THE REVEREND WILLIAM PROSSER

Jill Loach


Alongside the Black Country Route as it leaves Bilston for Wolverhampton is a short length of a once busy street.  On the other side of town, in Bilston Cemetery, two graves are now neatly grassed over, their inscriptions moss-covered and barely visible.  The holes in the kerbs suggest that the graves once had more imposing railings, possibly removed as part of the War Effort, and would be the last resting place of a family of some prominence.  What is the link between these two places? 

The moss-covered inscription on the right hand grave reveals it to be that of the Rev. William Prosser M.A. curate in charge of  St. Luke’s, Bilston (1877-1880) and vicar of the same parish, (1880-1911), after whom Prosser Street was named. To the left, the adjacent grave bears an inscription to his sister, Eleanor Bond Prosser, who once, as we shall later see,  played a key role in her brother’s parish.
Burial records reveal that William Prosser’s grave is also that of his mother, Sophia and that his father, also the Rev. William Prosser, is buried with Eleanor in the adjoining grave although the parents’ inscriptions are sadly no longer visible. 

This acquisition of two bricked graves demonstrates that the Prosser family regarded Bilston as home and yet their origins were far from the town which, shortly before their arrival, was described as “beneath a curtain of black smoke which forms the normal canopy of Bilston".  

The Rev. William Prosser M.A., who was described by Sir Alfred Hickman M.P, as a “zealous and ever-anxious vicar”[1], served the town of Bilston as curate and vicar of St. Luke’s from 1874-1911. In the early years of the twentieth century, the town clearly felt a debt of gratitude to him for his dedication and care in a notoriously poor parish, naming a street in the town centre after him and dedicating a stained glass window to him in St. Luke’s Church.  His grave in Bilston Cemetery would have been quite an imposing one.  The kerbs, now barely visible, show marks of railings.  The church was demolished in the 1970s, the railings removed from the grave, possibly at the start of the Second World War and Prosser Street itself fell victim to redevelopment.  His story might have been lost had it not been for a hoarded collection of letters and photographs from a former housemaid, a hazy family memory and the power of the search engine to make unexpected links, something he could never have envisaged.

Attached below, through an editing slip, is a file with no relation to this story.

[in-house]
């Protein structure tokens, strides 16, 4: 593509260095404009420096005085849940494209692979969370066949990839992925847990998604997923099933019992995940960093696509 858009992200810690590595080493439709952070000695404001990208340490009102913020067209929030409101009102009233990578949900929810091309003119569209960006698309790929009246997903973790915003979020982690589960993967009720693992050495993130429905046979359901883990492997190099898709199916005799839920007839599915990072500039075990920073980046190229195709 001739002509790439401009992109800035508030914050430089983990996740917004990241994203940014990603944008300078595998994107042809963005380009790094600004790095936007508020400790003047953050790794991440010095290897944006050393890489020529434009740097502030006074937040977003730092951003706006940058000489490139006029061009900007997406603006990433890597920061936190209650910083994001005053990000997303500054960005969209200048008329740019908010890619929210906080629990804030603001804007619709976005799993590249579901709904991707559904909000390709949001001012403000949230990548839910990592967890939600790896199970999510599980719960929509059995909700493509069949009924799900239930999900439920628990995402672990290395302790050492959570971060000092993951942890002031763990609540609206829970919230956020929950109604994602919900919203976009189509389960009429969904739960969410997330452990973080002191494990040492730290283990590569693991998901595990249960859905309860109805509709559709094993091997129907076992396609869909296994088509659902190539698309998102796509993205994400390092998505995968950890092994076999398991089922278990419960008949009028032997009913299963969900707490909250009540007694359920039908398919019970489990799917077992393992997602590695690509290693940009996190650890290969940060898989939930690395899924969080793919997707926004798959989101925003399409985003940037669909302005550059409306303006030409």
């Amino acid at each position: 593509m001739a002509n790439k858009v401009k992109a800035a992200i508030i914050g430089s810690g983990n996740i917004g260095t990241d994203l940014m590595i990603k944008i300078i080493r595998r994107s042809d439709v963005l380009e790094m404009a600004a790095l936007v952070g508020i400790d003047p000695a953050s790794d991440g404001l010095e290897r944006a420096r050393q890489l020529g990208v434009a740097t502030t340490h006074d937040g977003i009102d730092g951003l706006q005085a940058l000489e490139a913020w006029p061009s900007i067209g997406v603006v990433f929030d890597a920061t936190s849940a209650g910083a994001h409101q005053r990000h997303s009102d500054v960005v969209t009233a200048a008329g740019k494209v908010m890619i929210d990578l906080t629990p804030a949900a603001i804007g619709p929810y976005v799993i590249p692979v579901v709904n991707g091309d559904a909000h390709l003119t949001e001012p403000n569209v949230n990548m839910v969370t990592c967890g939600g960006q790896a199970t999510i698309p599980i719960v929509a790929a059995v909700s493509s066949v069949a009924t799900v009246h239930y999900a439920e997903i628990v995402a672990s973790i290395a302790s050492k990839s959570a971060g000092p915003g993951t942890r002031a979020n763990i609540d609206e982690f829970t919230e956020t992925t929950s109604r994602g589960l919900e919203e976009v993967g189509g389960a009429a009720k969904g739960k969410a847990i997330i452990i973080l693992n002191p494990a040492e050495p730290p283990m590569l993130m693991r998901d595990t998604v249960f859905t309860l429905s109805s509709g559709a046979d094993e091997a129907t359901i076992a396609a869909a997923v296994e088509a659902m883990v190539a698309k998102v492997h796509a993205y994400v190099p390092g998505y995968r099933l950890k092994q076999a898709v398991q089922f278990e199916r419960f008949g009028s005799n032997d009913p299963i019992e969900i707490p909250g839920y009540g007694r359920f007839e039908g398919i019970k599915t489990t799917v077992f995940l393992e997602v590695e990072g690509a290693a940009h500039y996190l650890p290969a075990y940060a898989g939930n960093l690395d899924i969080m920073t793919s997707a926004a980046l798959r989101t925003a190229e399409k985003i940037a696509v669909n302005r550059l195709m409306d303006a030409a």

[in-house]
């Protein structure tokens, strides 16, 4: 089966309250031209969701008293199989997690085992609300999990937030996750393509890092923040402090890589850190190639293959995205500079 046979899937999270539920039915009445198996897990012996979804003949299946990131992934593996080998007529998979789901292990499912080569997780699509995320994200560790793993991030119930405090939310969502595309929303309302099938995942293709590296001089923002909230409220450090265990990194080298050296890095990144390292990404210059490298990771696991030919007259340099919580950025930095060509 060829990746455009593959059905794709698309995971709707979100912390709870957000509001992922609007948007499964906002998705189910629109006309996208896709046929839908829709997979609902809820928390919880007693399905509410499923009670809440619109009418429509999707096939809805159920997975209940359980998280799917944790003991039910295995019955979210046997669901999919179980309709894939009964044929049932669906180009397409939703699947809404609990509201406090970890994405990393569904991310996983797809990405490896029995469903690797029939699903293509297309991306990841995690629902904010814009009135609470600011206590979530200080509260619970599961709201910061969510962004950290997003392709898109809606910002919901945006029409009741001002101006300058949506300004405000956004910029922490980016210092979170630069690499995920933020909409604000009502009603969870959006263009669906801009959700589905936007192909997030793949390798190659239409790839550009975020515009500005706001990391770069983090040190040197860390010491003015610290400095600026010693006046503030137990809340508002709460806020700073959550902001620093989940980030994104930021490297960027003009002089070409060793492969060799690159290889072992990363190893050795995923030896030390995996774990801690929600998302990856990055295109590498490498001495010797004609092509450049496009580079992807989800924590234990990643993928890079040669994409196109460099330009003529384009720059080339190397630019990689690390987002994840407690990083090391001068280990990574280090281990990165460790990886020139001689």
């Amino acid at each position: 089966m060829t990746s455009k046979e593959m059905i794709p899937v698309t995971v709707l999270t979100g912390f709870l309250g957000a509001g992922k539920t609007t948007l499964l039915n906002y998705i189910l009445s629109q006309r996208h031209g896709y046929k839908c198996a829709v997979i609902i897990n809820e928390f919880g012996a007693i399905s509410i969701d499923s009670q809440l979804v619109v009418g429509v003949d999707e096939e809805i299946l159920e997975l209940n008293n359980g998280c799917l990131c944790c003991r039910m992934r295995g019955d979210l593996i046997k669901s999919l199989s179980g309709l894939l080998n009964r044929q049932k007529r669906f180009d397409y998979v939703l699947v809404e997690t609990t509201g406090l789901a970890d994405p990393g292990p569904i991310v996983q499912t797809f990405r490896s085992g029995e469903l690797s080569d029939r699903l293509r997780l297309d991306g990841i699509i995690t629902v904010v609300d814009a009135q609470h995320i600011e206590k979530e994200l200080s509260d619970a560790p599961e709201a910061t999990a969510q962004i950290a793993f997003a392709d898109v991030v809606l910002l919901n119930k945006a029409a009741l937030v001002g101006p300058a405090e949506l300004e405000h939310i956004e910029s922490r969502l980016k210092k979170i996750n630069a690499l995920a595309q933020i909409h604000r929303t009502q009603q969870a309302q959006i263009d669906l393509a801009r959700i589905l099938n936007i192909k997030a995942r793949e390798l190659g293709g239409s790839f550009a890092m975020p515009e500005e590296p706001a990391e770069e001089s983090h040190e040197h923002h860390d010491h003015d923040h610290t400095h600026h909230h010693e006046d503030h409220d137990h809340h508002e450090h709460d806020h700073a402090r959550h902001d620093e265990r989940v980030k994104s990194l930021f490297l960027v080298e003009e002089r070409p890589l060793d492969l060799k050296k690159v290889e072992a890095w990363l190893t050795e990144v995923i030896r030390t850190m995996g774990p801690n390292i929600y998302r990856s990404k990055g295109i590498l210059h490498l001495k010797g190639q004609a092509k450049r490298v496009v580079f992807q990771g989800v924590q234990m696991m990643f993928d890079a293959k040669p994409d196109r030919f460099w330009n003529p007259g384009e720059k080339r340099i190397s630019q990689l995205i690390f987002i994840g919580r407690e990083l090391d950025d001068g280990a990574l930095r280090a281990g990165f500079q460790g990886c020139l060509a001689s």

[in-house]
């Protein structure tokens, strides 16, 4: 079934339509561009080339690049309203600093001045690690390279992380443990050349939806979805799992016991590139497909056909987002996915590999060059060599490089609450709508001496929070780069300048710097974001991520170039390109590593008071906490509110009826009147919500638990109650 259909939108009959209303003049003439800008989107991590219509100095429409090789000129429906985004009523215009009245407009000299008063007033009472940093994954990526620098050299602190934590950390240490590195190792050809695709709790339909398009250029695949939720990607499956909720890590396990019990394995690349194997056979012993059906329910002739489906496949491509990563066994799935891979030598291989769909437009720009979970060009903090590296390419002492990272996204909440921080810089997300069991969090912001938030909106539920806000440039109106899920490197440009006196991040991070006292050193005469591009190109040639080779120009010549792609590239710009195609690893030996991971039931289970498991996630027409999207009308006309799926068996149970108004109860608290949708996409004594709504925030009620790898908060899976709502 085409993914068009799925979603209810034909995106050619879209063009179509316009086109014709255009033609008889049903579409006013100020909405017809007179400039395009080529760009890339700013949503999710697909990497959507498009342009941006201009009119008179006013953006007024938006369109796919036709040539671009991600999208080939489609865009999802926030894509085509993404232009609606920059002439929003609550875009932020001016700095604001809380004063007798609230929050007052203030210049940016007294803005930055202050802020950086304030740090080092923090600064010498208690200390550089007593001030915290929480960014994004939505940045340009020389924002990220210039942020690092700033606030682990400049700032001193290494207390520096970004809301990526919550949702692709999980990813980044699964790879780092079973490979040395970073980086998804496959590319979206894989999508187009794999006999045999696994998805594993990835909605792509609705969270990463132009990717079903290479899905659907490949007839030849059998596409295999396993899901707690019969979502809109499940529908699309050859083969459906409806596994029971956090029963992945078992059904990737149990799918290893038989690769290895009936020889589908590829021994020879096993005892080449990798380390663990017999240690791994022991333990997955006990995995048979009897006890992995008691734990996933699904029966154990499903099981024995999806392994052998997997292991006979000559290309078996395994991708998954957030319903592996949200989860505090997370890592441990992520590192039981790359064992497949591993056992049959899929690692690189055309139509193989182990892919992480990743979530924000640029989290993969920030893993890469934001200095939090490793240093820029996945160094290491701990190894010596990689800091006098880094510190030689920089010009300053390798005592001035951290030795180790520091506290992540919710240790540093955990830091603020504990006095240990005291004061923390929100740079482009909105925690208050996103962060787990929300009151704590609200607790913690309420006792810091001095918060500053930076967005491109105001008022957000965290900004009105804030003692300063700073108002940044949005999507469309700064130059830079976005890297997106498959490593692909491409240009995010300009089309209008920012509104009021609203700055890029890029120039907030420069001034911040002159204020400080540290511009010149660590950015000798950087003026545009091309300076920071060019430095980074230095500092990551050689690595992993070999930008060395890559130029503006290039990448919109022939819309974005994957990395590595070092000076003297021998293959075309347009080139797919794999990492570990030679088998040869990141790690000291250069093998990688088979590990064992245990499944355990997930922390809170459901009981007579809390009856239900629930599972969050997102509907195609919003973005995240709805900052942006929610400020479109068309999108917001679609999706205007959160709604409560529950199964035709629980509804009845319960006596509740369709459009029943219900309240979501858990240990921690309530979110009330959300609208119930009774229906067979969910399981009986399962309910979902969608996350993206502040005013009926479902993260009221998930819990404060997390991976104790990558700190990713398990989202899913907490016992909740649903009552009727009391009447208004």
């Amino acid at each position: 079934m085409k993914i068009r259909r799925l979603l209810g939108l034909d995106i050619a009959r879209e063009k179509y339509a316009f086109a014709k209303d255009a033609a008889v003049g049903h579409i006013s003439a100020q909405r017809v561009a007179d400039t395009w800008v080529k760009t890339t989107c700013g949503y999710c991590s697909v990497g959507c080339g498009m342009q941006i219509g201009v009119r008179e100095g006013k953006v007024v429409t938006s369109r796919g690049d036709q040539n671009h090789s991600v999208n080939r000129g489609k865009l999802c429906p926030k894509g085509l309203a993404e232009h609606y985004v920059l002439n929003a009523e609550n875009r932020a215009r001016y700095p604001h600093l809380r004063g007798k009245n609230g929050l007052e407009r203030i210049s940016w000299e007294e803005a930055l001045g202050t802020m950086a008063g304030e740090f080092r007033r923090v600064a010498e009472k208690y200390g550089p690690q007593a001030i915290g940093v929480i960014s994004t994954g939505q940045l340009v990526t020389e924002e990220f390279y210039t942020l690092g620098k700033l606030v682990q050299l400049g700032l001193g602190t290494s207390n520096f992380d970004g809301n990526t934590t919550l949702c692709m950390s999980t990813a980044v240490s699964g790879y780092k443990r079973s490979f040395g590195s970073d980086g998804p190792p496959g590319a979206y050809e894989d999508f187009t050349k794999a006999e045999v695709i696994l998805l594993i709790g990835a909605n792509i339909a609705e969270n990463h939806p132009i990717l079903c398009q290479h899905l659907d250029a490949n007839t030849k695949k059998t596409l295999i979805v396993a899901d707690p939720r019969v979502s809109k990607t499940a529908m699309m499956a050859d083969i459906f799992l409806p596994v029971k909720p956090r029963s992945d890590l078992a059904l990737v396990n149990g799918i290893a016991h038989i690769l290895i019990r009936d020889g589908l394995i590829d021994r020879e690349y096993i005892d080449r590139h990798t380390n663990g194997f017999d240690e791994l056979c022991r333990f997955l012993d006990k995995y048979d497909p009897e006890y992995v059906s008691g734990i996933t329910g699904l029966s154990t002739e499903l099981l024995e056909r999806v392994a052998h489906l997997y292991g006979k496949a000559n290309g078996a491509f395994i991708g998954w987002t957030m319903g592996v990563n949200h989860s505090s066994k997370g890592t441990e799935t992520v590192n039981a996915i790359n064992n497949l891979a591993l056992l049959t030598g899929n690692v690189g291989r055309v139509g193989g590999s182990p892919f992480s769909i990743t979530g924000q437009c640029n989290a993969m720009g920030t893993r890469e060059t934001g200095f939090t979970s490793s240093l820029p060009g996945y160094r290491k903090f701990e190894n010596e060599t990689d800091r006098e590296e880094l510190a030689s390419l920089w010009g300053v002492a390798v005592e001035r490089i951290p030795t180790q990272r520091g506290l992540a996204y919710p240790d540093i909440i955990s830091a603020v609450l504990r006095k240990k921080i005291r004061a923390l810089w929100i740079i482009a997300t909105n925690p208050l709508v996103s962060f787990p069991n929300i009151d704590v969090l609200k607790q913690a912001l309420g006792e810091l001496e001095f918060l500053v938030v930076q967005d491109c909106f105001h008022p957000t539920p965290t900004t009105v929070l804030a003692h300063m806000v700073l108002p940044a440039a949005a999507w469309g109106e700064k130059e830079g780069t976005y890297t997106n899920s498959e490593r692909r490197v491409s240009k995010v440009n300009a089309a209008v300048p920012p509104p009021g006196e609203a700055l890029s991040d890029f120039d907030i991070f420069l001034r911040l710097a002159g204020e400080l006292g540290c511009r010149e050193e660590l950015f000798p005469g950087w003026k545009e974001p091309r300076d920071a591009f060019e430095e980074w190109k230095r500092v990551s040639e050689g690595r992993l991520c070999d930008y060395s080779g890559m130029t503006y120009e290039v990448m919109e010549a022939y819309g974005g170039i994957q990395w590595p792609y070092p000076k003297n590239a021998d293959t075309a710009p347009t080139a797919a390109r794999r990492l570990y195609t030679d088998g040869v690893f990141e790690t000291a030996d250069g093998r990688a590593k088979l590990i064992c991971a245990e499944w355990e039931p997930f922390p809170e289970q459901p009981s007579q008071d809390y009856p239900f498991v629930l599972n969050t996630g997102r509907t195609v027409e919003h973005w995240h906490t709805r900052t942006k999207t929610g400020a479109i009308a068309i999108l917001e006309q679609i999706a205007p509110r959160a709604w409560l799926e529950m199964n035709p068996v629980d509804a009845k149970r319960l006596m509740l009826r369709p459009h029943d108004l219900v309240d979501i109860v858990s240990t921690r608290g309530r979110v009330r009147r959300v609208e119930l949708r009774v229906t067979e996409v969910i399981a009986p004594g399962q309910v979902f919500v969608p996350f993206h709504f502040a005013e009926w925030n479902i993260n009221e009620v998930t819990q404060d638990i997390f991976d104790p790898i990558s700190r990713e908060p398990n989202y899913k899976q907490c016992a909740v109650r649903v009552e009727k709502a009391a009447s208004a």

The Rev. William Prosser, M.A.

William Henry Prosser was, it seems, a man of intelligence, even charisma.  Born in St. Mary’s, Monmouth in 1832, the son of  William Prosser, a surgeon who later took holy orders and his wife, Sophia, his early childhood was marked by a number of moves as his father took a succession of curacies, eventually becoming  vicar of Ashby Folville in Leicestershire.

 William’s academic record appears impressive.   Entering King William’s College, Isle of Man in 1845, he became Head of School from 1850-51.  

The College, which now enjoys an excellent reputation, was almost certainly a very different place in the mid-nineteenth century.

Some three years earlier the position of Head of School had been held by F.W. Farrar who was later to write “Eric, Little by Little”.

His former school became the inspiration for Roslyn College on the Isle of Roslyn, and although Farrar publicly denied that the picture of bullying and poor teaching was in any way based on King William’s College, [2]  he privately expressed the feeling that "the picture, as far as it is one, is highly flattered" and   "the things that did go on there are really far worse than I have described".  Another contemporary, James M. Wilson recalled that the boarders in the Principal’s House "suffered also from dirt and slovenliness, from insufficient food, from horrible bullying and indecencies indescribable. We took it all as a matter of course and never complained at home".[3]